It is obviously attractive to political parties to find that they can woo voters with comforting promises of a return to less-troubled times. Even New Labour's declaration that it is the party of "modernization" carefully adds that this is to be achieved by valuing and building upon the strengths of tradition. Such promises are contradictory and unrealistic. They appeal to images of the past that are now so reconstructed by memory and media that these have become edited versions of history, repackaged by a thriving nostalgia industry (McQuire, 1997). Inevitably, the realities of crime and victimization in the here and now remain unchanged, and invariably governments--of the Right and now the Left--turn to calls for "more policing, more law, more punishment" as "the answer." This social policy prescription for crime control represents one of the clearest areas in which political convergence between the Right and Left has occurred in British politics. In 1997, at his first Party Conference as home secretary of the new Labour government, Jack Straw told delegates: "We said we would make Labour the party of law and order. And we did." Since this title had previously been the proud claim of the Conservative governments of the 1980s and early 1990s, some on the Left complained that they could see little difference between the criminal justice policies of the new government and those of their predecessors. Notwithstanding New Labour's acknowledgment of links between social conditions and crime and its creation of the Social Exclusion Unit as a policy task force to address issues of social deprivation and community disadvantage, the continuation of a populist punitive approach has been evident (Criminal Justice Matters, 1999/2000). In the process, New Labour runs the risk of perpetuating what Brownlee (1998) has described as a "punishment deficit," which comes from a mismatch between supply and demand regarding forms of punishment that will (supposedly) make society safer. The contradictions between "getting tough" on c rime and the other main strand of penal policy, securing greater efficiencies and economies (since rehabilitation is no longer an aim), are therefore apparent:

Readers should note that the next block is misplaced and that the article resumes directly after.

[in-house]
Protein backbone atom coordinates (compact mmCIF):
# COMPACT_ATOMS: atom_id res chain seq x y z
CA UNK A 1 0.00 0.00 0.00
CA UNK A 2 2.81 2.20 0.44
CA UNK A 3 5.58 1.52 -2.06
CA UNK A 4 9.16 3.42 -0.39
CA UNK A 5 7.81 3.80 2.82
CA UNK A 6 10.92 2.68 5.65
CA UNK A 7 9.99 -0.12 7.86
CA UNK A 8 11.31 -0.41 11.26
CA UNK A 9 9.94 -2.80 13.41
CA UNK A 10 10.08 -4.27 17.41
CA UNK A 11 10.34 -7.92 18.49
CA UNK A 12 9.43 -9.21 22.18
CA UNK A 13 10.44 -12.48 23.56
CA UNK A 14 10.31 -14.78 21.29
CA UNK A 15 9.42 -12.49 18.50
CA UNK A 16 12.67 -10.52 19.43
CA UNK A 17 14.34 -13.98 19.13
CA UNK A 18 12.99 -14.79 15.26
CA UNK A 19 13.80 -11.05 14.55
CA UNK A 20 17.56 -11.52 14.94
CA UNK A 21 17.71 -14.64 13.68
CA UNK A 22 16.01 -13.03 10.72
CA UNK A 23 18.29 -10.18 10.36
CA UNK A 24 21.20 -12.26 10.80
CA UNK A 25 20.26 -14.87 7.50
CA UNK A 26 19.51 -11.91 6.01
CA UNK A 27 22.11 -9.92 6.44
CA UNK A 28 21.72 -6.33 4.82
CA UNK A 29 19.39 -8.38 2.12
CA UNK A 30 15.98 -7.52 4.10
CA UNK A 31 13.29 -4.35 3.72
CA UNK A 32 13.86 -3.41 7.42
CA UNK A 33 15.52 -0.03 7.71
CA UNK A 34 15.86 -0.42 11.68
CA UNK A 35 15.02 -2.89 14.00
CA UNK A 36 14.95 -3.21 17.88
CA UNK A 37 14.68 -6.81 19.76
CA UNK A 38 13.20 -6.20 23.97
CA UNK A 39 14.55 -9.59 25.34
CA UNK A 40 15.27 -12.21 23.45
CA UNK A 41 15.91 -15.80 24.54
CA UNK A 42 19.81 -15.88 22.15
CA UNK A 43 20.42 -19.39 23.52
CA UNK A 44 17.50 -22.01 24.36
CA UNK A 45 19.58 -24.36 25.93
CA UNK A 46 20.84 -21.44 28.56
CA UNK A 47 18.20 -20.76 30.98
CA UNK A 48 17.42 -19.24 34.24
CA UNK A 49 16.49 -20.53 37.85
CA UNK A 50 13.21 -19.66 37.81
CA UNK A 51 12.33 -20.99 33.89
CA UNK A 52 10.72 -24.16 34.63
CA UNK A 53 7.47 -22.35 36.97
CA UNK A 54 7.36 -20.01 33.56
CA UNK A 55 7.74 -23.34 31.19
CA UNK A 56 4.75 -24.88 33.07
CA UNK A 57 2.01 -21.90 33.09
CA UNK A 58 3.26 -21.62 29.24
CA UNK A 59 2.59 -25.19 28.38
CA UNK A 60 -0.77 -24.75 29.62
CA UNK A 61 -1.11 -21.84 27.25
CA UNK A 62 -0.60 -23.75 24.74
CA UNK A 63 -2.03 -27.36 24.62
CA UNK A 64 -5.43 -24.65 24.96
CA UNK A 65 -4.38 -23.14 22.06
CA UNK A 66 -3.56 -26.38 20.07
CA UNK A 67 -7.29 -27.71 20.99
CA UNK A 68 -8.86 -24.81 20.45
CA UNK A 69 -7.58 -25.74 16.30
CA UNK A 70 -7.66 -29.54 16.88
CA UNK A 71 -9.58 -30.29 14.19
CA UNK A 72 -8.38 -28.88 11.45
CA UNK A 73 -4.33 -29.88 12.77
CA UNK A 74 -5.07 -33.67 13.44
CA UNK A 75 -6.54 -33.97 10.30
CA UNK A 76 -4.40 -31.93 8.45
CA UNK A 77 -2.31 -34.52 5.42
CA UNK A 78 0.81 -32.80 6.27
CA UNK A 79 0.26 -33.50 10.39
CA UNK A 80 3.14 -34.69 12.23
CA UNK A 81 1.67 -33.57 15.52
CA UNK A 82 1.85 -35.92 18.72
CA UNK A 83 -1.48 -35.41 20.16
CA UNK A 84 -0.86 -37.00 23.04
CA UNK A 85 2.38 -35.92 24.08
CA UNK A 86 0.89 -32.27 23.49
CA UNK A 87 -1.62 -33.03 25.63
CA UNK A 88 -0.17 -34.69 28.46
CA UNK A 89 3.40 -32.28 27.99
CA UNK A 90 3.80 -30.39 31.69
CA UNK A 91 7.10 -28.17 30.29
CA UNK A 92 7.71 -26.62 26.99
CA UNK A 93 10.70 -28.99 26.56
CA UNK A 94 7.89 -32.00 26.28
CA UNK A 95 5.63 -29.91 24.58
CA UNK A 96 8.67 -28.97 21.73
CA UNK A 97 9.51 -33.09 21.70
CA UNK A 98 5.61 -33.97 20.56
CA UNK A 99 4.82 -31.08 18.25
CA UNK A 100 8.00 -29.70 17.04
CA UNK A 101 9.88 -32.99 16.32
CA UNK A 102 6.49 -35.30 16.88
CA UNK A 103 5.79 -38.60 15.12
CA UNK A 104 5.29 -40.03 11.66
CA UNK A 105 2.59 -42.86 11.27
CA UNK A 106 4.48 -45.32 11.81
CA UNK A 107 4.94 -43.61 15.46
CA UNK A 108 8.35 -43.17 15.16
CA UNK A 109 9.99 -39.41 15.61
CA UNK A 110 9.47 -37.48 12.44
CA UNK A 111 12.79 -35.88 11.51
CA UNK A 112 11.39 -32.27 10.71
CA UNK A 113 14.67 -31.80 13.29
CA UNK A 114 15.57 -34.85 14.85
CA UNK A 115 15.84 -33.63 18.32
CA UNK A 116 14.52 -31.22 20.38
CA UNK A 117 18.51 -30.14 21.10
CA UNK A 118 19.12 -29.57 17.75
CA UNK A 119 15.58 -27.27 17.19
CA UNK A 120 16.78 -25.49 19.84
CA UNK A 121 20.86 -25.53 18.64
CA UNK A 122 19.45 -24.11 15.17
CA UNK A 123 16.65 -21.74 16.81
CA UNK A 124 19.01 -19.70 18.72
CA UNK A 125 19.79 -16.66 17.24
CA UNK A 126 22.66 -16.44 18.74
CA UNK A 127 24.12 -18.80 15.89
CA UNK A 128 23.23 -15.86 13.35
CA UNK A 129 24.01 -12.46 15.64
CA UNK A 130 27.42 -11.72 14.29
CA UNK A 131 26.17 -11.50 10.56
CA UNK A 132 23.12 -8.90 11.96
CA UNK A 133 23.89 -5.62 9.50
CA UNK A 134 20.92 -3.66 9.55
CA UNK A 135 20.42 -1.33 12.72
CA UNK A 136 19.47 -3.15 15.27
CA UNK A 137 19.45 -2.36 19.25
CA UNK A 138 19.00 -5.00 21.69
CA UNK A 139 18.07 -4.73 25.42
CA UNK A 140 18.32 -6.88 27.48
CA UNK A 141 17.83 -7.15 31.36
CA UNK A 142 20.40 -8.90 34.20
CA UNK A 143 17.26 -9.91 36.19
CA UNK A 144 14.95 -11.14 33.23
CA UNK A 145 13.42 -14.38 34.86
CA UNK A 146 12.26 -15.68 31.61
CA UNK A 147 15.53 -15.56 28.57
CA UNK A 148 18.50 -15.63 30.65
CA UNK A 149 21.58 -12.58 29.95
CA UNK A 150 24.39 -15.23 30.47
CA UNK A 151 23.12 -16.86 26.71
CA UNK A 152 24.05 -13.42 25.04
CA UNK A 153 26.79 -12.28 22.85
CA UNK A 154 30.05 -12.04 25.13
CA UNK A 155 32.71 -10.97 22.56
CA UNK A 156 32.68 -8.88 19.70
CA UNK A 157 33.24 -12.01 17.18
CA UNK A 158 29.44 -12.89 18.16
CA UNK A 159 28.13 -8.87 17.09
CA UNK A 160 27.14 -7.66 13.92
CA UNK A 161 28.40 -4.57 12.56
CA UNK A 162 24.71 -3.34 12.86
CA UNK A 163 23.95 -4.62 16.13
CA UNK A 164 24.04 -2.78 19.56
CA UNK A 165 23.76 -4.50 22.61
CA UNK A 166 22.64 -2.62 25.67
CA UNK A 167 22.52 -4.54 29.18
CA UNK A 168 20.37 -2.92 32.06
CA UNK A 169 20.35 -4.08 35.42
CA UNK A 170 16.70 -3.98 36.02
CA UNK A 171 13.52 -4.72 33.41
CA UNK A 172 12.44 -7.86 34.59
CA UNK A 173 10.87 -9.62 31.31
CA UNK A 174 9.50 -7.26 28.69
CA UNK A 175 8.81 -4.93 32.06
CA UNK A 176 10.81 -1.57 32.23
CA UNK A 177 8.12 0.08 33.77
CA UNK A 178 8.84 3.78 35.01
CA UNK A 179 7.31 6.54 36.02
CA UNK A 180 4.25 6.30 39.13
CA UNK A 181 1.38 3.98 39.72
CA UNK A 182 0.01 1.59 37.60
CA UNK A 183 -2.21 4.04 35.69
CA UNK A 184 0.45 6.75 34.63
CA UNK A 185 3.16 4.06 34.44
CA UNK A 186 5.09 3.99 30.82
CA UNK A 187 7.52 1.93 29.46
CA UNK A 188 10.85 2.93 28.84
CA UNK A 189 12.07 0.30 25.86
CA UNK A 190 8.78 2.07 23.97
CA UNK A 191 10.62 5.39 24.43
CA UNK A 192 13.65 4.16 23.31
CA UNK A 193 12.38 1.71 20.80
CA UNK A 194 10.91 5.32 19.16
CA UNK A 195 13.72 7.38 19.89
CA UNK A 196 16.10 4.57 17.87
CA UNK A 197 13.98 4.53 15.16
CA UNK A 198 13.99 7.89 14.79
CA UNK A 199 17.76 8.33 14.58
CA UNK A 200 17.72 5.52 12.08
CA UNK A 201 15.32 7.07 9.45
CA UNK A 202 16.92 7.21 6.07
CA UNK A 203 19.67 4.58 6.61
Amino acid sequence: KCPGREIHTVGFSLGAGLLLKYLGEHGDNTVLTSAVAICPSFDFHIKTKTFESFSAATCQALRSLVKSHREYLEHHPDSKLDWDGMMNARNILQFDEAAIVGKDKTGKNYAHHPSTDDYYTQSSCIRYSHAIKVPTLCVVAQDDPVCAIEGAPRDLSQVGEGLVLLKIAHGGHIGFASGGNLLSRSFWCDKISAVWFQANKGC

Political rhetoric which...prioritizes an aggressive and unmistakably punitive response to even middle-order and petty offending (the so-called "zero-tolerance" approach) serves primarily to stimulate a "taste" in the public for punishment. Once excited, this desire can become insatiable, as appears to have happened in the United States of America.... In the end, by continuing to allow the prison population to expand, therefore, the recourse to populist punitive "solutions" merely reproduces the very pressures upon the system which provoked the move to actuarial justice and the abandonment of more reintegrative strategies in the first place, threatening to bring into even starker relief the limitations and inequities inherent in that approach (Brownlee, 1998: 327).